Commentary - Of tax kites, burdened finance minister and 'not in my cabinet'
Wilberne Persaud, Financial Gleaner Columnist
In my last column, I forgot to mention taking two weeks off during the holidays. Do forgive me. I hope, rather feel pretty sure, 'Financial Gleaner' readers managed to disregard the Christmas-tax-package fiasco long enough to enjoy themselves, spread some of their joy, give as they could: from each according to his ability, to each according to his need.
Is that Marx or Jesus Christ? Which-ever you choose, I wish readers the best of prosperity in 2010, tough as it appears it will be.
Oh, on that tax package, one may, cynically, figure Prime Minister Bruce Golding held a perfect hand and stra-tegy, that there was no intention even to attempt collecting taxes on tampons or white canes, at Coronation Market or rural farm gate. His advisers knew it would be impossible and cost more than the tax collectible, in money spent on transport, personnel and security, and perhaps even more importantly, in lost votes next election.
So fly a kite. Let people protest, then roll back the tax and move on.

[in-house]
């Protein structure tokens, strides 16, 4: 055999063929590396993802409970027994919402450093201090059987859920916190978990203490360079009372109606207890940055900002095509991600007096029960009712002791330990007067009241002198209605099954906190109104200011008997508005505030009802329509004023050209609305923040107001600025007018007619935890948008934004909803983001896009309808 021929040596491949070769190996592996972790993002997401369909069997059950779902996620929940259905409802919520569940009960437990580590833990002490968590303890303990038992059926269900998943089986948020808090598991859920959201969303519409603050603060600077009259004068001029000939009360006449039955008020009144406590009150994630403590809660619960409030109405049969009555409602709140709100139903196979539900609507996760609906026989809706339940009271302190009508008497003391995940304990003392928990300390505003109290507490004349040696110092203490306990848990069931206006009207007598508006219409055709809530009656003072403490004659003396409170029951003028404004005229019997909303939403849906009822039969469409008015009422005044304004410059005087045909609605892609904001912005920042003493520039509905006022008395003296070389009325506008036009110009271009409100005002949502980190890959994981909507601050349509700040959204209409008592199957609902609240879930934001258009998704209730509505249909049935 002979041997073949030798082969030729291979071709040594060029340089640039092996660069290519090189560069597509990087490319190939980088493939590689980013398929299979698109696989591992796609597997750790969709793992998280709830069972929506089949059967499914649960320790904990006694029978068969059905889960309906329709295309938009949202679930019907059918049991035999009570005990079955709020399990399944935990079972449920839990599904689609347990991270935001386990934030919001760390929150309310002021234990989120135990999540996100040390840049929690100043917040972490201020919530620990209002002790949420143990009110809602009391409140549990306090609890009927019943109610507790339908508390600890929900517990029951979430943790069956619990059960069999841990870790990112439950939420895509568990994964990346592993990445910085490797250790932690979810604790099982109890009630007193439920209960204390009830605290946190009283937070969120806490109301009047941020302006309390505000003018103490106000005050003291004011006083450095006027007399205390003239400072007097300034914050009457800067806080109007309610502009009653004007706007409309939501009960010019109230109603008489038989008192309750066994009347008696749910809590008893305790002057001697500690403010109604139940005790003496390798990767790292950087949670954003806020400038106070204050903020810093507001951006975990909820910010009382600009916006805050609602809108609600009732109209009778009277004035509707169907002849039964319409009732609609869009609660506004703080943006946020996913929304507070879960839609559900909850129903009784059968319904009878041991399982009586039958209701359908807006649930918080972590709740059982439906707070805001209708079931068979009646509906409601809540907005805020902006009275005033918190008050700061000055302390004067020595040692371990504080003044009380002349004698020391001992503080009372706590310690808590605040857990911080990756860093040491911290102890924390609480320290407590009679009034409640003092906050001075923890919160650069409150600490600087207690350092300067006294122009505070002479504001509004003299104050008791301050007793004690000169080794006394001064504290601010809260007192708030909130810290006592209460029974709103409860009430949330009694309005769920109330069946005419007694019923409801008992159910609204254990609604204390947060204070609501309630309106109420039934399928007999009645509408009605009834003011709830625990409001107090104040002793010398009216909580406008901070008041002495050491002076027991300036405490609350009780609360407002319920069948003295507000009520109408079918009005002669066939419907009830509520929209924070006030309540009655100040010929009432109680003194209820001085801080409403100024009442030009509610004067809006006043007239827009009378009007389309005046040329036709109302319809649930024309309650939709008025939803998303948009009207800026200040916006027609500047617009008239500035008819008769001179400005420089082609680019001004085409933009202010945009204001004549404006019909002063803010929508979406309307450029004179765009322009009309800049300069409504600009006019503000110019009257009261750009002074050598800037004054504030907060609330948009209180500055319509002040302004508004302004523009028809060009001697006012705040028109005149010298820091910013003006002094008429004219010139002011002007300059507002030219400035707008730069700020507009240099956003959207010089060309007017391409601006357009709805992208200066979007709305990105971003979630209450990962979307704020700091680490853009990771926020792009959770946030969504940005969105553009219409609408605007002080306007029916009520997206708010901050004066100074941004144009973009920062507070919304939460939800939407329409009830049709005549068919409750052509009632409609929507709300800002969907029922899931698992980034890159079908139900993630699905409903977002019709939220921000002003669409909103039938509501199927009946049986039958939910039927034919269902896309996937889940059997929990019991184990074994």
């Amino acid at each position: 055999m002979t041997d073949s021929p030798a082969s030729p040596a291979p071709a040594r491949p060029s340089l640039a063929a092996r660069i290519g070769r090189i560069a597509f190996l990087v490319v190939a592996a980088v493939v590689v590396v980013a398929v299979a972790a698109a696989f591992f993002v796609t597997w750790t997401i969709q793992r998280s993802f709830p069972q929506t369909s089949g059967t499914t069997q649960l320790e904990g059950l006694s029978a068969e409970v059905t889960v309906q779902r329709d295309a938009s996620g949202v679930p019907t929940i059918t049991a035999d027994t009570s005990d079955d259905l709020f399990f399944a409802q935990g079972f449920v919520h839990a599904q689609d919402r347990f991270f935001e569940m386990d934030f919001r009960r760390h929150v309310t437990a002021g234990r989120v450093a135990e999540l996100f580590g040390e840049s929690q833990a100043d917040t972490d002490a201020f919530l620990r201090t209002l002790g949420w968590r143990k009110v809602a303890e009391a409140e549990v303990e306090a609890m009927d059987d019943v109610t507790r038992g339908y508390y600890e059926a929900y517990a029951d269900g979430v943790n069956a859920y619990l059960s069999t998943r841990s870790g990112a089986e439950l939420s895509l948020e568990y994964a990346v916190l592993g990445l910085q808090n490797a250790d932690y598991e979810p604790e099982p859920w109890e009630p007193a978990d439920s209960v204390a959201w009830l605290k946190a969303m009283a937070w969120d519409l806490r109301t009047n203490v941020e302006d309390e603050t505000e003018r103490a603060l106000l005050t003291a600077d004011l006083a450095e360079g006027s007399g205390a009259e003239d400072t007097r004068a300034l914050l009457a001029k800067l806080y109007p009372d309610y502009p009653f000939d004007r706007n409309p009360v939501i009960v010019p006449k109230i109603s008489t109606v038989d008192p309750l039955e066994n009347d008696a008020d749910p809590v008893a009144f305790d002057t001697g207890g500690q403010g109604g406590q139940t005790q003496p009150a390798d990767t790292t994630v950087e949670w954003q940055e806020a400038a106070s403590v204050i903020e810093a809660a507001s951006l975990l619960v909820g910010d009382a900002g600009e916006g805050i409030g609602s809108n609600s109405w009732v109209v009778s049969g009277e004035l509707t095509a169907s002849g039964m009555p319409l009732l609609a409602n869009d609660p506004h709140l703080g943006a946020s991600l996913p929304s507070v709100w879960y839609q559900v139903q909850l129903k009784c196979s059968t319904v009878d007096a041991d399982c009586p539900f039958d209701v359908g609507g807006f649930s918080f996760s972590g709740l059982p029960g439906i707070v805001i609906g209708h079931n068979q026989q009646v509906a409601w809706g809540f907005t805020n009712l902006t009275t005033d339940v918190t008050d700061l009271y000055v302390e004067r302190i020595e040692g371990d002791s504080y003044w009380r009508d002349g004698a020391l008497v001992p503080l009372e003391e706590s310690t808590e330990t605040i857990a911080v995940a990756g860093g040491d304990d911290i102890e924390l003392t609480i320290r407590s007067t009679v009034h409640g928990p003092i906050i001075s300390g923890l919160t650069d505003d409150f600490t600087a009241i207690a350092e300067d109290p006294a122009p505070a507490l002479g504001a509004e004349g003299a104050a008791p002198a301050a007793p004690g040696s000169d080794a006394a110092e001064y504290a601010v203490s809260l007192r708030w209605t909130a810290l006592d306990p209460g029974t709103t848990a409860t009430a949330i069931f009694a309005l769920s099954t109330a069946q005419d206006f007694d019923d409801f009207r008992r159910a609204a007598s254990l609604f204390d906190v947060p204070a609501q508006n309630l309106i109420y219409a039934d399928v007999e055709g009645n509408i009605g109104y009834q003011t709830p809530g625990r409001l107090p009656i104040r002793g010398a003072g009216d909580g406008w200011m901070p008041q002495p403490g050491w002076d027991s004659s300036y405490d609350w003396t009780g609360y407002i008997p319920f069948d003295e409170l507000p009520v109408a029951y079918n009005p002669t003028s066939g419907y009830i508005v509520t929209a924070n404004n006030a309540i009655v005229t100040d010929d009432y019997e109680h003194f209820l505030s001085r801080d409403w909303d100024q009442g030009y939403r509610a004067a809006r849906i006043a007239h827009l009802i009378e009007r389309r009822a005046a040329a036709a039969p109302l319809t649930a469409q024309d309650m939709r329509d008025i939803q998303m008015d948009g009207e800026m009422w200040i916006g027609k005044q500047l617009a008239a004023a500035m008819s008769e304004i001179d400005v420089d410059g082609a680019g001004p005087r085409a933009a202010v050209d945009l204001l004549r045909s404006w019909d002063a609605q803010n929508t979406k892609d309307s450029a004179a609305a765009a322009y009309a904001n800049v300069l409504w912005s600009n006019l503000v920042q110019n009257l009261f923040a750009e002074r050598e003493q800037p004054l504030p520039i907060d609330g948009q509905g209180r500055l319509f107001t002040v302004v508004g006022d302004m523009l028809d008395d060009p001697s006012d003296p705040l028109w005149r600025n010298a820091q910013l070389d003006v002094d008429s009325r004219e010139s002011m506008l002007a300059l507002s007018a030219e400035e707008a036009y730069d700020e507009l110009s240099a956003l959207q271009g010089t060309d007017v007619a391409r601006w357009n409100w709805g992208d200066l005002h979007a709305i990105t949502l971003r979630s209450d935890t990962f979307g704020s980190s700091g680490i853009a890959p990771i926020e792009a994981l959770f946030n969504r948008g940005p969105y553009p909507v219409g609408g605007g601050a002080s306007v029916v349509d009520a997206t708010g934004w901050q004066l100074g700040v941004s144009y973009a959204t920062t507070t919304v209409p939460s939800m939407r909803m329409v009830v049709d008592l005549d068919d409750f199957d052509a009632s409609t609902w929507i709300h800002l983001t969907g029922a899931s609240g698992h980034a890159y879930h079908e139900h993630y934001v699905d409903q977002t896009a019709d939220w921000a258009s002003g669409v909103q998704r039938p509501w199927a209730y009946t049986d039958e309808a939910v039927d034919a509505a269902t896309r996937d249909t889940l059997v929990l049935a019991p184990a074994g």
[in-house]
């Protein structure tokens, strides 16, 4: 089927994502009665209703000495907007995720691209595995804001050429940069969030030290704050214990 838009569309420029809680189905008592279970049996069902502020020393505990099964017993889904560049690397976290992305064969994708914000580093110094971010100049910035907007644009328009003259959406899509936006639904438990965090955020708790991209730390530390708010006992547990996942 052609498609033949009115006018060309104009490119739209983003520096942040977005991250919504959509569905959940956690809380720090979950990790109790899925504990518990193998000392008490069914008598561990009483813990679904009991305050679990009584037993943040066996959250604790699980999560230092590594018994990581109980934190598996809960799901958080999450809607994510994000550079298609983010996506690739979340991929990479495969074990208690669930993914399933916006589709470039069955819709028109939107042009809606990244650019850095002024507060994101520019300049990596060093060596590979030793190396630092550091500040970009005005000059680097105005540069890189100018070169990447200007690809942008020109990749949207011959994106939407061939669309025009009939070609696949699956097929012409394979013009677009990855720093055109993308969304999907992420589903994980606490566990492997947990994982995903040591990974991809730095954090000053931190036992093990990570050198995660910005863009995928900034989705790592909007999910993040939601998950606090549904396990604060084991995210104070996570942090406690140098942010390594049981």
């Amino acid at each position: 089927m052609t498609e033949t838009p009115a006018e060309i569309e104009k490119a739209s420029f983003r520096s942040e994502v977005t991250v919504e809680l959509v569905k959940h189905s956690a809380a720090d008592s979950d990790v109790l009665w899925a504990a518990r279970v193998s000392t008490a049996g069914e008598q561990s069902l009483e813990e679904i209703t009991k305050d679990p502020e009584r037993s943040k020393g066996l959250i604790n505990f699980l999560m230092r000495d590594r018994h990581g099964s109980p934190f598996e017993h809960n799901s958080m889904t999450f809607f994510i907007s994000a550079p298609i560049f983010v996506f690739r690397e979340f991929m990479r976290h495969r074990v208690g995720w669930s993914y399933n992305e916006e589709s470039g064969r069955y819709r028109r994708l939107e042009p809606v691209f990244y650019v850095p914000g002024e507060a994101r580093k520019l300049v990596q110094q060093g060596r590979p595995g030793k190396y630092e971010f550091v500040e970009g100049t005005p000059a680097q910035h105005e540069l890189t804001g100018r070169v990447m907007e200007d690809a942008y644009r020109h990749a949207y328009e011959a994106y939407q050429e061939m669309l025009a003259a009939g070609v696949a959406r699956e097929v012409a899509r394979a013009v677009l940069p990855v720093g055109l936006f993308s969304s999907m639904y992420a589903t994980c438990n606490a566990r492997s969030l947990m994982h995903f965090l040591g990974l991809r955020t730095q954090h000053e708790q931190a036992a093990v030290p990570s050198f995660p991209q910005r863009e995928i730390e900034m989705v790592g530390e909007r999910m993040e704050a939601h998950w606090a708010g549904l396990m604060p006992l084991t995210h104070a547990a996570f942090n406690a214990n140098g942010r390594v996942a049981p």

Either way, our ultimate conclusion is not good. For if Finance Minister Shaw was truly convinced his third tax package made sense, if he was able to persuade Golding and the coterie of advisers around him of the correctness of his view, then truly, God help us.
But not only that, Trevor Alleyne, International Monetary Fund team lead-negotiator for Jamaica is nobody's fool. A savvy, Jamaican, University of the West Indies-educated economist certainly would not imagine Trinity, Bigga Ford and Reneto Adams deployed to collect J$480 in taxes on yams and irish potatoes in Christiana, Manchester Hills or J$620 from scallion, carrots and cabbage from the St Elizabe-than plains.
Withdrawing those tax measures, conceived as if by rank amateurs, with thoughts neither of fairness nor economic common sense, took the prospect of burning tyres in the street and further fallout in tourist arrivals to bring our Government to its senses.
Yet the People's National Party did not exactly threaten to find a sardine tin for the population to lock down the country. Was it that they didn't have the foreign exchange to buy the tin? That our Canadian friends wouldn't send it as aid. Or simply 'loyalty' of our Queen's Opposition? Your guess is as good as, or better than mine.
Commenting, The Gleaner editorial of December 28 laments that "for all his confidence, bravado and jolly good humour, it is obvious that the finance ministry is too much for Audley Shaw and he should be spared the burden of the job before confidence in theadministration's capacity to manage the economy dips even further."
In plain words: fire the finance minister. Replace him with current Minister of Education or Agriculture - Andrew Holness or Christopher Tufton.
Sadly, that won't solve the problem. A minister does not prepare detailed proposals to implement policy. That's the job of a team, ,including an array of technical skills, plus appropriate experience.